Acknowledging Indigenous Laws and Legal Orders
Indigenous laws and legal orders are the first original laws of the land we now call "Canada" and have been in existence since time immemorial. However, the imposition of western colonial law(s), legal systems and policies upon Indigenous Peoples and Nations has had significant impact upon our ability to govern, maintain peace and social order within Indigenous societies. Indigenous governance structures are based in ceremonial lodges and spiritual laws stemming from the connection Indigenous Peoples have with the land. The banning of ceremonies under early Canadian legislation such as the 1884 Indian Act interrupted the transmission of Indigenous laws and legal orders to people within Indigenous Nations. This disruption of Indigenous governance structures can be seen in the inter-generational traumas of addictions, mental health and health issues that Indigenous peoples are encountering in their communities, in their over-representation in the criminal justice system and in the high percentage of Indigenous children in care.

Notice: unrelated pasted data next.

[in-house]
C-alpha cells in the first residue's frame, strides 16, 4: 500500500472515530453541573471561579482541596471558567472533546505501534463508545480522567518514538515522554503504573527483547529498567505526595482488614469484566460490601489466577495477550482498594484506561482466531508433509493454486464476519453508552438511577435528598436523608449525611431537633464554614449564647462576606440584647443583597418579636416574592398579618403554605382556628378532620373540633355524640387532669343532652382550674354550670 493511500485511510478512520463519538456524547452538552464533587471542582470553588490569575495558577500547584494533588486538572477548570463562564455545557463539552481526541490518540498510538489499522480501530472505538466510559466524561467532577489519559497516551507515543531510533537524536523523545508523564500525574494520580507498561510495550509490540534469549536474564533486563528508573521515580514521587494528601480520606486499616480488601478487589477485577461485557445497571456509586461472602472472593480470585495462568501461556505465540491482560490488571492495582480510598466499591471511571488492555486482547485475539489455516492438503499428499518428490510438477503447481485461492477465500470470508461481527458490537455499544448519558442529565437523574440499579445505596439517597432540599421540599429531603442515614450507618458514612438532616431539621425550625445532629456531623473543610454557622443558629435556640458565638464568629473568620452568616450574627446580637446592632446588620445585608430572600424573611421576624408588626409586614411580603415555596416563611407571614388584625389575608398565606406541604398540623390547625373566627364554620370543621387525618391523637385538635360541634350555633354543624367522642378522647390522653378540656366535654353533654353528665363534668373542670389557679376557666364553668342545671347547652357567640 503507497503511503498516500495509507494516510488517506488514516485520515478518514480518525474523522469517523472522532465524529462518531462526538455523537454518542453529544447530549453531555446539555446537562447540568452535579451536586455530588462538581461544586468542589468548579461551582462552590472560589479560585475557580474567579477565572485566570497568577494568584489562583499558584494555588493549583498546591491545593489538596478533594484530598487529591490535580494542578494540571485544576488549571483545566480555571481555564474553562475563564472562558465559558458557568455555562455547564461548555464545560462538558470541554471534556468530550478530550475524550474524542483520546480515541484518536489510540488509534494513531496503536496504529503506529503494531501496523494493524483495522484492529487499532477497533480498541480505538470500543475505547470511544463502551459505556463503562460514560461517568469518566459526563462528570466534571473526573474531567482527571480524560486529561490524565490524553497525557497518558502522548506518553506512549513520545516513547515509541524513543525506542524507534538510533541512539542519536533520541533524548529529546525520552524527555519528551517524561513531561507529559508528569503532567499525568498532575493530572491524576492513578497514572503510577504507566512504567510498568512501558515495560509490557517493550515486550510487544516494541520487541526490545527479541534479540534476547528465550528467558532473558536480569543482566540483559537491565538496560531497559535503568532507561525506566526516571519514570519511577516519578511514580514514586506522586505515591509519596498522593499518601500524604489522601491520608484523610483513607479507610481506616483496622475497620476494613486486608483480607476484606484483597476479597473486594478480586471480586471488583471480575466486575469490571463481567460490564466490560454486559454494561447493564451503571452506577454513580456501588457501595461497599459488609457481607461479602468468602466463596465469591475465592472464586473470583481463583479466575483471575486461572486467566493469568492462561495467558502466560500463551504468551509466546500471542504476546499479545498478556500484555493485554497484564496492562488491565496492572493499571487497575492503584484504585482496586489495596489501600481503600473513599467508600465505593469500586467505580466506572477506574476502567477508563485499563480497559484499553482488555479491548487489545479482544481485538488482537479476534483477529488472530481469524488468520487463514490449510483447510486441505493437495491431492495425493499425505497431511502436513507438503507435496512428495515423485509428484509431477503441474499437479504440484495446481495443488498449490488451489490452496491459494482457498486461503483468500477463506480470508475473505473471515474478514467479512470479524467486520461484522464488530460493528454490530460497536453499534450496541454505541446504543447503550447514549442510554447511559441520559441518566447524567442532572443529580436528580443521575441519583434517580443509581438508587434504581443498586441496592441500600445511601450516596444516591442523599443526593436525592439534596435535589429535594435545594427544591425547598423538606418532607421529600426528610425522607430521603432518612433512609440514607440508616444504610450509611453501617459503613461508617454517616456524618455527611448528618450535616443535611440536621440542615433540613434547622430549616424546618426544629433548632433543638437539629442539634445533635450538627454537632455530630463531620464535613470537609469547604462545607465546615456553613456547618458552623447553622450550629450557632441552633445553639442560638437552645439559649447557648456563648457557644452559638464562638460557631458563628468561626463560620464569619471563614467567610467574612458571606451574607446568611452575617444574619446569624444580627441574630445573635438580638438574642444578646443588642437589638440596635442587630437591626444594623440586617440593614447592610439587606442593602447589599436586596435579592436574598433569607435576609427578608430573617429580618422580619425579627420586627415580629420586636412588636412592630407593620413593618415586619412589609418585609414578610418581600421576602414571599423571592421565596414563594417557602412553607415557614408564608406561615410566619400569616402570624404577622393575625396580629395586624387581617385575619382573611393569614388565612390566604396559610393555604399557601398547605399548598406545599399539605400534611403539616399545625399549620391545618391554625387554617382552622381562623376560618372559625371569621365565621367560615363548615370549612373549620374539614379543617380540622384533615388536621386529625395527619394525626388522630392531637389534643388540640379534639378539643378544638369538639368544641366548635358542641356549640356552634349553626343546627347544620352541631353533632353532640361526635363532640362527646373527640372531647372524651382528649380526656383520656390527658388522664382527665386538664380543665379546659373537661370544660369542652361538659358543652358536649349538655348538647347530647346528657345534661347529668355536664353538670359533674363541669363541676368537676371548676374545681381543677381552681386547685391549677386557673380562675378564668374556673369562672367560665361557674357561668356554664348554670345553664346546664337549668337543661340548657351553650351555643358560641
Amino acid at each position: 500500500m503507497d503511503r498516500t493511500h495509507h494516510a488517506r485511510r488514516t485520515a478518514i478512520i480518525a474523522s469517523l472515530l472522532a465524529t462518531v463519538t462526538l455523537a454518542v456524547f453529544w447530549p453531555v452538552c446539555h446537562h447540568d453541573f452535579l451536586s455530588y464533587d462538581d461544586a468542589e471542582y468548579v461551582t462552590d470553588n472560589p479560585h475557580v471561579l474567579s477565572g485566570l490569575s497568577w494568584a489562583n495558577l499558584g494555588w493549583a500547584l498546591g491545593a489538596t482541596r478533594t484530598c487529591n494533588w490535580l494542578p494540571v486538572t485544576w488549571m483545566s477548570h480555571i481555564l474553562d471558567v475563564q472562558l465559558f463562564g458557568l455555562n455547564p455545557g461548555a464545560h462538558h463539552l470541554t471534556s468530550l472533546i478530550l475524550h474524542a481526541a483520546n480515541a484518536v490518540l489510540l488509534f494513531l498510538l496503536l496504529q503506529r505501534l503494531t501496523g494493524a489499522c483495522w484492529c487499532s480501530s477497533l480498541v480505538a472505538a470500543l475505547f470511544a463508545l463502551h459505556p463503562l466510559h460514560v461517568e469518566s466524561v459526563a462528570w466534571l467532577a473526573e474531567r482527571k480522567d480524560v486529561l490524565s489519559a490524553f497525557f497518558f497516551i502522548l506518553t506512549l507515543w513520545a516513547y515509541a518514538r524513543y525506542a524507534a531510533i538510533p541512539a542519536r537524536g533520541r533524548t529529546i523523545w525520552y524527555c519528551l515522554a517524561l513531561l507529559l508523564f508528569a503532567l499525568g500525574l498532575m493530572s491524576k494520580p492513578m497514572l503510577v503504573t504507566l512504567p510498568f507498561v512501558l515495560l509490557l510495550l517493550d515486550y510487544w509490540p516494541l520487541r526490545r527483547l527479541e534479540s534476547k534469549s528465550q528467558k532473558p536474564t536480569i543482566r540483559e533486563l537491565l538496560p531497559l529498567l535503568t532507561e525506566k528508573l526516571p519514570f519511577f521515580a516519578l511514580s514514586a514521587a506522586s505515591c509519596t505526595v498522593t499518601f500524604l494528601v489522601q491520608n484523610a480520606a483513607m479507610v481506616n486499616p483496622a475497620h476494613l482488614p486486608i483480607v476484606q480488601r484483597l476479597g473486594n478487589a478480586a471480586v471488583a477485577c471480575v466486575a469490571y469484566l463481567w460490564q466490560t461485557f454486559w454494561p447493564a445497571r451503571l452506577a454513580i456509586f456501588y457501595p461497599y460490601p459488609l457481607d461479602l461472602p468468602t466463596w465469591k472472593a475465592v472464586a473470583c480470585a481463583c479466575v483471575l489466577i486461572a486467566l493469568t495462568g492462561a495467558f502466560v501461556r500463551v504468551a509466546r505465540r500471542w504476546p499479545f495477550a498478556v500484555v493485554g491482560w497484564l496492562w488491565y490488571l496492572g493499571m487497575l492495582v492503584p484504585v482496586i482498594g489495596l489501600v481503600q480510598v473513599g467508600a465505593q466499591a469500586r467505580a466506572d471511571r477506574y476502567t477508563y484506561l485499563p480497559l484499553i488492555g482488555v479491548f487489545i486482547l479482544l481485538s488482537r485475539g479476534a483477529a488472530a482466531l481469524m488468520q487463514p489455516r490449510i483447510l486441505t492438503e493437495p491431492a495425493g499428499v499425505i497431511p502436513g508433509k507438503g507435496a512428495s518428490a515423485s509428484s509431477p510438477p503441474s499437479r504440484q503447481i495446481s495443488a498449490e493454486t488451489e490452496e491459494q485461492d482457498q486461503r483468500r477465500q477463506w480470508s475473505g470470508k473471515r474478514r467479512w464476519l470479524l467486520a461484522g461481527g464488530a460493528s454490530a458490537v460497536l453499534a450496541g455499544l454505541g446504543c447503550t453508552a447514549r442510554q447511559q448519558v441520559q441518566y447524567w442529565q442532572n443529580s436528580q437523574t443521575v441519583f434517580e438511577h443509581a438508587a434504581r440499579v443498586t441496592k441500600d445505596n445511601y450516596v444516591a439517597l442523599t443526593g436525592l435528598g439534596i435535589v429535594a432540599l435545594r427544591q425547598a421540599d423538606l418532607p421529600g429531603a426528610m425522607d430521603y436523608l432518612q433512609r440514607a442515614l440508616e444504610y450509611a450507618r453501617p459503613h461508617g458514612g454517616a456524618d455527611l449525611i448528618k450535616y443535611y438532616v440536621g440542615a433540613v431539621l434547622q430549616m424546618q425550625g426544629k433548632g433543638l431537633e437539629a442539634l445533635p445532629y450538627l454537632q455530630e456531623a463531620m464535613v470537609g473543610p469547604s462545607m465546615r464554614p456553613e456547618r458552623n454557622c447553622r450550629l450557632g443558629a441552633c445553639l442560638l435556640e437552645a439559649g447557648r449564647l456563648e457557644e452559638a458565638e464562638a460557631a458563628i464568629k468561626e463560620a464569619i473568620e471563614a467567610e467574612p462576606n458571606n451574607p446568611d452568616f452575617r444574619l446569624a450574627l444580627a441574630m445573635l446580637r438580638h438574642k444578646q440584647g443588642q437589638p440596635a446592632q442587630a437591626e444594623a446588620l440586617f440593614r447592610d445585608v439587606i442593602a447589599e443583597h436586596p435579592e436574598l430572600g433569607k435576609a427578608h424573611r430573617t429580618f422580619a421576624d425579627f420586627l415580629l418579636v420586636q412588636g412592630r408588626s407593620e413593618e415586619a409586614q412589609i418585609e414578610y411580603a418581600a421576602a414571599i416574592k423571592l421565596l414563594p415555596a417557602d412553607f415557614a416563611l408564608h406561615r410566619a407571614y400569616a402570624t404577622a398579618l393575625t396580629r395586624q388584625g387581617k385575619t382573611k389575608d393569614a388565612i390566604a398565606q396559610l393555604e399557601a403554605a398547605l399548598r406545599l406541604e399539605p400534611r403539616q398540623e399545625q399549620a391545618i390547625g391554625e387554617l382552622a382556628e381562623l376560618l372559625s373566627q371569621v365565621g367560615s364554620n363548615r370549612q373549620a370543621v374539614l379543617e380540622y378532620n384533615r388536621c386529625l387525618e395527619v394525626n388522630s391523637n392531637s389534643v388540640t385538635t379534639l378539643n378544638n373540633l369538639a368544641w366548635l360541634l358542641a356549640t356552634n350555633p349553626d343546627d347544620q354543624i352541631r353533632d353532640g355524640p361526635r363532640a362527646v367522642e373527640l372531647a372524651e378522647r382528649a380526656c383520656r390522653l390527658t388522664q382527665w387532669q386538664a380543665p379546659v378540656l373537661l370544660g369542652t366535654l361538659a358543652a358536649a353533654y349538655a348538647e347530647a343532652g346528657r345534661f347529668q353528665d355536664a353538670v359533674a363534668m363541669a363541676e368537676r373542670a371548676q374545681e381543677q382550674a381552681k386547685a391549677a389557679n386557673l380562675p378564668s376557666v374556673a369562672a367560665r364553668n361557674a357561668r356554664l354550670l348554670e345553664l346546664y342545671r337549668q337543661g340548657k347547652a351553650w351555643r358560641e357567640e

Discourse on Indigenous legal orders are beginning to make their way into law schools, law practice(s) and the courts, which is helpful in facilitating discussion on a meaningful Nation to Nation relationship. It should be pointed out that Indigenous laws and legal orders are separate and distinct from common and civil law traditions that are taught in university law schools. I would even go so far as to say that Indigenous law is distinguishable from "Aboriginal Law" which is the source of law derived through the courts' interpretation of colonial legal instruments under common and civil law such as The Royal Proclamation of 1763, the British North American Act and the Canadian Constitution as they relate to "Aboriginal" people.
Towards the end of my legal studies, the concept of 'Indigenous laws and legal orders' started to gain traction within the law school and legal practice environment. Fortunately, this discourse on Indigenous legal orders is beginning to make its way into more law schools, law practices and the courts, which gives the discussion about 'alternative' Indigenous processes more consideration. The release of the Truth and Reconciliation Commission's Calls to Action in 2015, alongside the Canadian government's endorsement of the United Nations Declaration on the Rights of Indigenous Peoples in 2016 have provided the necessary momentum to begin thinking...